KiwiCo Tinker Crate Mechanical Bird
The latest Tinker Crate arrived just in time for my son’s 9th birthday and there couldn’t be a more perfect time as this boy loves his Tinker crates passionately. We gave him a Go-cart, which he absolutely loves, but the crate was also properly appreciated and it came without me worrying, searching, and ordering anything in advance.
We have been getting Tinker Crates for about a year now and Martin’s enthusiasm hasn’t diminished yet, unlike his sister’s, who’s getting a bit disillusioned with her Doodle crates. Tinkering and building is what Martin loves, so I can envision us remaining faithful to Tinker crates for a while longer.
I always enjoy the amount of time he spends tinkering and away from his computers. Each project requires concentration and direction following – both very beneficial for him. He gets so focused that his sister and I have to be silent around him and we happily oblige. I’ll pretty much do anything to keep him away from screens and video games.
KiwiCo crates cost just $19.99 and arrive each month bringing an exciting project each time. All the materials are included, except the most basic household items, like paper towel and scissors. All the projects are STEM related and some, like Doodle crates, focus on art too. I also enjoy that Martin can complete his projects totally on his own, unless he makes an occasional mistake that needs to be corrected patiently. I step in if something has to be undone without damage, but he takes it from there.
This month his crate was all about mechanical movements. The day we received it was so beautiful that I offered working on it outside while I suntanned and swam nearby. Even his sister joined us with her crate, which she totally loved for a change. My heart was singing seeing them both so hard at work learning physics concepts and engaged in art while I had a great ‘me’ time and our dog slept right beside the kids in the shade. Things can’t get any more perfect, can they?
The mechanical bird wasn’t very difficult to build, but required some precision. One mistake was made and some tears started getting shed, but the mistake could be fixed with my help, so it was all good soon again.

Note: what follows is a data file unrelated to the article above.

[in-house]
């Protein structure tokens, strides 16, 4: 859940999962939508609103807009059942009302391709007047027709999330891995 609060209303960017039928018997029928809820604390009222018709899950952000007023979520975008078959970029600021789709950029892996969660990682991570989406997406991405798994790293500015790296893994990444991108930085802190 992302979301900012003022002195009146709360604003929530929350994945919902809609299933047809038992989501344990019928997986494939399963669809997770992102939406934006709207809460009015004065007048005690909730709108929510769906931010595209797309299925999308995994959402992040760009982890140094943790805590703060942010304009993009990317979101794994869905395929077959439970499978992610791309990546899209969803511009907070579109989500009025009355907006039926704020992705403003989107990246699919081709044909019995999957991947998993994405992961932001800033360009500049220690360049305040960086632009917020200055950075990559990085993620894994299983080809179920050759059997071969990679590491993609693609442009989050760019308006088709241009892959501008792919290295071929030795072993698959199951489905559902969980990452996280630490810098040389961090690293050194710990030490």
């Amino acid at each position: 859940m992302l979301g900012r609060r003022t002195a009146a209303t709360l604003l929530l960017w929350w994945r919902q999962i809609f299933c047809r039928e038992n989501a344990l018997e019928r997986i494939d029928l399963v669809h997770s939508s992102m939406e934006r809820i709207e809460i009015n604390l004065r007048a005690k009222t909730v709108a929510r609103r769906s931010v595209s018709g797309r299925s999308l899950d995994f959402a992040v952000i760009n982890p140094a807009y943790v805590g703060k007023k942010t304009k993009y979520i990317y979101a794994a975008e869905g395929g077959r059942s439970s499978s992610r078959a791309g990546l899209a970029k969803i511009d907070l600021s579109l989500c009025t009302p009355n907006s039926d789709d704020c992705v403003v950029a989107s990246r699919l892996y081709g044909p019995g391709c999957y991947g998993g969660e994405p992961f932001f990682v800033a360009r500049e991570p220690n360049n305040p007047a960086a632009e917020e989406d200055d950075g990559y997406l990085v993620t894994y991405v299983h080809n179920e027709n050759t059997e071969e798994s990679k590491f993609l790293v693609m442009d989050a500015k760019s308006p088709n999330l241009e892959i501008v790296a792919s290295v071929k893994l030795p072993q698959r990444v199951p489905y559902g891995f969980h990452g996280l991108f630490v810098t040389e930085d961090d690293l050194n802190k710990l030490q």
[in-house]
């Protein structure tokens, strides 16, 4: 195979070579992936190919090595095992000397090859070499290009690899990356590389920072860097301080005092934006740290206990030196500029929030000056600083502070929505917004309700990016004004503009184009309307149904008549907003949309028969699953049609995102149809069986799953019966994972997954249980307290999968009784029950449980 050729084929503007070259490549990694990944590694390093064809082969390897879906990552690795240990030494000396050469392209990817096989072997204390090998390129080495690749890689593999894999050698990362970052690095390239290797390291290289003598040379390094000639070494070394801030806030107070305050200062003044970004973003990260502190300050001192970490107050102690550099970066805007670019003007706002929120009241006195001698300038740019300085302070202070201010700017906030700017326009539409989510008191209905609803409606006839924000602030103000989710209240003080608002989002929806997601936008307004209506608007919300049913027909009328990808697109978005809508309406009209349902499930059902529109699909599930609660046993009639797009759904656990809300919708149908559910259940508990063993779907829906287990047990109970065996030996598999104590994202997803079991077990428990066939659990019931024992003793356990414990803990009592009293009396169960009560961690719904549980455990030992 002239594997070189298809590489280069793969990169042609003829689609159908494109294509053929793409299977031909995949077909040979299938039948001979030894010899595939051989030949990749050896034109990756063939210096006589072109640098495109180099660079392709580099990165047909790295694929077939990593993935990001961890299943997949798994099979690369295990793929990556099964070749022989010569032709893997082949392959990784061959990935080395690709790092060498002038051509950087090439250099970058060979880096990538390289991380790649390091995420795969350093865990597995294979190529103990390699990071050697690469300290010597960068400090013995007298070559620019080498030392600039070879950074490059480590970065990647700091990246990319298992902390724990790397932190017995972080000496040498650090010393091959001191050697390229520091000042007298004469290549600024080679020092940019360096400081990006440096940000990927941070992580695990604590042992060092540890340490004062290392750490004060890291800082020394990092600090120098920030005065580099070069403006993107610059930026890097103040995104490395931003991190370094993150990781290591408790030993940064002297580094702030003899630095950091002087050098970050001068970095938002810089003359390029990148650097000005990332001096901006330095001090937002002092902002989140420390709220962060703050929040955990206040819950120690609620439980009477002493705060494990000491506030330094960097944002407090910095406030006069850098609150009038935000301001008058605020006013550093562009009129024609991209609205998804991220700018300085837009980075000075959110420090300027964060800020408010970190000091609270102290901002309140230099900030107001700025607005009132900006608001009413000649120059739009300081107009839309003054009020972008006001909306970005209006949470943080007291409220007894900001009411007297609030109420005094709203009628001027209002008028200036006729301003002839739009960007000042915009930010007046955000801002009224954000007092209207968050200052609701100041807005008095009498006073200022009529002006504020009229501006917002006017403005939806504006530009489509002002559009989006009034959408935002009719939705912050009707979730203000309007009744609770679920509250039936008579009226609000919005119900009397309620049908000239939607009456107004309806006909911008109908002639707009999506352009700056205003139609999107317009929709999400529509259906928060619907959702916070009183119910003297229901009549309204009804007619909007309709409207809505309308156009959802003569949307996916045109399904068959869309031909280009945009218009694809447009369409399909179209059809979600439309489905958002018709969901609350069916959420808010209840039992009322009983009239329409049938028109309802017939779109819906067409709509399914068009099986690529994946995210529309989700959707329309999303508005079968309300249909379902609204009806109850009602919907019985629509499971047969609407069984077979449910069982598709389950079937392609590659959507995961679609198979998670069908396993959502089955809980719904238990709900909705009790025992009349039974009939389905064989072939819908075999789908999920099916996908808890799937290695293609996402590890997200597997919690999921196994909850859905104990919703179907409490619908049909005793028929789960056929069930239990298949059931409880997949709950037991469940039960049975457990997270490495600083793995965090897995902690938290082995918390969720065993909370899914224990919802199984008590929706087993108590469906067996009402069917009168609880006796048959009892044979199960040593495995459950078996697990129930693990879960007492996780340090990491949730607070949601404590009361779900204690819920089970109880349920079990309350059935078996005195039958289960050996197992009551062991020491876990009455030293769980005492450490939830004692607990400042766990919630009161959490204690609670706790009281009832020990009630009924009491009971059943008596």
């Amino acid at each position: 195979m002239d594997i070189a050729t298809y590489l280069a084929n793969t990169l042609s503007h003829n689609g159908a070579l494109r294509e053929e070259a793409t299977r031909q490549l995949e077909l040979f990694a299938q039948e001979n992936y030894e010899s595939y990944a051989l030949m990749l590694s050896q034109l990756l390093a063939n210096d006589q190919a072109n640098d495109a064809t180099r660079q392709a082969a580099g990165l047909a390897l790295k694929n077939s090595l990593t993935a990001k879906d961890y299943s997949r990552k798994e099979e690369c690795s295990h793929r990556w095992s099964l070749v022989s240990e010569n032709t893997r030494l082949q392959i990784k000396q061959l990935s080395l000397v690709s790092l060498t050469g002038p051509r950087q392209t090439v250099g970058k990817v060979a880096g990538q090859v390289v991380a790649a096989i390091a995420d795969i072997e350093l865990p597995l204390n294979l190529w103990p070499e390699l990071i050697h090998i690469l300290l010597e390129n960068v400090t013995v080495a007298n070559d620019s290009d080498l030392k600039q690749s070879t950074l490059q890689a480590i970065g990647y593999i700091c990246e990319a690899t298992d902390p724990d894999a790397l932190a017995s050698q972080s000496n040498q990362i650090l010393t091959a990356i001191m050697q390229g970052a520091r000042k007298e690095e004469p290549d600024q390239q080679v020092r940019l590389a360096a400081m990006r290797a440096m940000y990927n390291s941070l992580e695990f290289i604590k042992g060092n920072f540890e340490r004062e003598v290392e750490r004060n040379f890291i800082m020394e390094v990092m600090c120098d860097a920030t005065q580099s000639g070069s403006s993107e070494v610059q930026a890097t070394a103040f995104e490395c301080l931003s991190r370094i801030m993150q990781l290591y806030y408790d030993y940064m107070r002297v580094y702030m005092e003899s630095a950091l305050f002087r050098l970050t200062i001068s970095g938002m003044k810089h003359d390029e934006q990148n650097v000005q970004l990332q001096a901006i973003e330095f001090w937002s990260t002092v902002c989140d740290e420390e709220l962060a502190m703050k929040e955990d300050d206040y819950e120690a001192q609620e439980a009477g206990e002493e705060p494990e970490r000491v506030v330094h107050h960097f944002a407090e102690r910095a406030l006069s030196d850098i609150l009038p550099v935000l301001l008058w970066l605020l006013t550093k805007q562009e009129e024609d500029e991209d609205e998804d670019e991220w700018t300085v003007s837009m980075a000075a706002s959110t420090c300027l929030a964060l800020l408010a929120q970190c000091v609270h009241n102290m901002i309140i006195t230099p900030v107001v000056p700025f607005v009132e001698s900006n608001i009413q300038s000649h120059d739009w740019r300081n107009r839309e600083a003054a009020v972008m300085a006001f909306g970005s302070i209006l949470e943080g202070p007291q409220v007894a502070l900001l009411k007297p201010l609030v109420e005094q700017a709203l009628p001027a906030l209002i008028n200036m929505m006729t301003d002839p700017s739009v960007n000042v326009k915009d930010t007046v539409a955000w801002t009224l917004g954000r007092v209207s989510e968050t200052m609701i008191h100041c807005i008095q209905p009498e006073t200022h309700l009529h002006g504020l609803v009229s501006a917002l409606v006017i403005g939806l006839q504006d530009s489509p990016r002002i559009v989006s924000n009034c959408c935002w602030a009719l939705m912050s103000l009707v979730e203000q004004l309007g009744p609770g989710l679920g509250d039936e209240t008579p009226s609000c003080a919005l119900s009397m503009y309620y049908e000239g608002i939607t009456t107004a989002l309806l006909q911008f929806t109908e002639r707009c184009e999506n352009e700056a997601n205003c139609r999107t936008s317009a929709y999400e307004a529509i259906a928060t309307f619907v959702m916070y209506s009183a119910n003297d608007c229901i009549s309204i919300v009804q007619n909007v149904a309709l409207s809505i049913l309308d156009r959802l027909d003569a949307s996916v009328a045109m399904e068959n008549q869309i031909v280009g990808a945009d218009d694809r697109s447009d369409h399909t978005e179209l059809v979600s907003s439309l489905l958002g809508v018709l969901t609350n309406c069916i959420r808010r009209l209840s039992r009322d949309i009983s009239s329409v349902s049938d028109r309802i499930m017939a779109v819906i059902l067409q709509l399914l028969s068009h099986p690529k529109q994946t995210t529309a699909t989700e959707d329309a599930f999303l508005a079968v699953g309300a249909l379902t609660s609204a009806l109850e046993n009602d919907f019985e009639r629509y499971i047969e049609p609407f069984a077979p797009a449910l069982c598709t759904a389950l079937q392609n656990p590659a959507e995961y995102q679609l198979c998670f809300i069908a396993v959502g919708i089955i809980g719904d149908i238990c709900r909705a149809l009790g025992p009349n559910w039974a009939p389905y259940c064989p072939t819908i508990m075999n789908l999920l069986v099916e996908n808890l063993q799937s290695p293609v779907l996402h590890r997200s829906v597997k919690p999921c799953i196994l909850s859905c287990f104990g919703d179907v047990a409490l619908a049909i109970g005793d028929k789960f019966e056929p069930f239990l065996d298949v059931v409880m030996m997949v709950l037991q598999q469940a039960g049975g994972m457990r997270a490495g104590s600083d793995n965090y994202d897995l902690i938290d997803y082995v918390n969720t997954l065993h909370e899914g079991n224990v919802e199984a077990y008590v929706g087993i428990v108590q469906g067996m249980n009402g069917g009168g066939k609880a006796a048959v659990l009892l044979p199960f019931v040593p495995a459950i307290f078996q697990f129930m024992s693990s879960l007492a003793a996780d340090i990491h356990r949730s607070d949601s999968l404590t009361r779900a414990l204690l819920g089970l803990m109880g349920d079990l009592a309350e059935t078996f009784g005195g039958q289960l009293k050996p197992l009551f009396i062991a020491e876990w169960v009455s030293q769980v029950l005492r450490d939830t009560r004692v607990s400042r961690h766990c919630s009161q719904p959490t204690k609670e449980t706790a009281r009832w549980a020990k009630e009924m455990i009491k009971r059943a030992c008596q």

The bird parts were made of paper, particle wood, and plastic. Some sticky foam was also involved. The body and wings had to be assembled first, then the stand, and finally the gears. The first wing didn’t come easily, but the rest of it was easy. The trickiest part was attaching gears so that they would move just the right way and make the bird’s wings flap. The end result was very cute and sturdy, so we’ll be keeping it on a display shelf in Martin’s room.
Besides the project, as always, there is the Tinker Zine with extra info and good reading. Martin’s teacher recently told me to steer him towards non-fiction books, so this is perfect. He will find interesting facts about birds and their flying capabilities. There are some explanations about avian aerodynamics – subject that interested humanity for centuries. The Tinker Zine analyzes differences of flapping, soaring, hovering, and bounding flights with great examples.
After all the useful info and physics lessons, there is another project to be complete – flapping paper crane. It doesn’t seem difficult and can be done together with his sister, who adores paper works like this.
Finally there is a short lesson of anatomy, where a bird’s wing is compared with human arm and surprising similarities are pointed out. And as always, there is a library with some books related to birds and paper cranes.
After he finishes his projects, Martin started venturing into KiwiCo website to look around. This time he discovered some Halloween related extra kits for purchase, so I might just have to relent and buy him a haunted house or something. It’s his birthday month after all and he wants a STEAM project, so why not, right?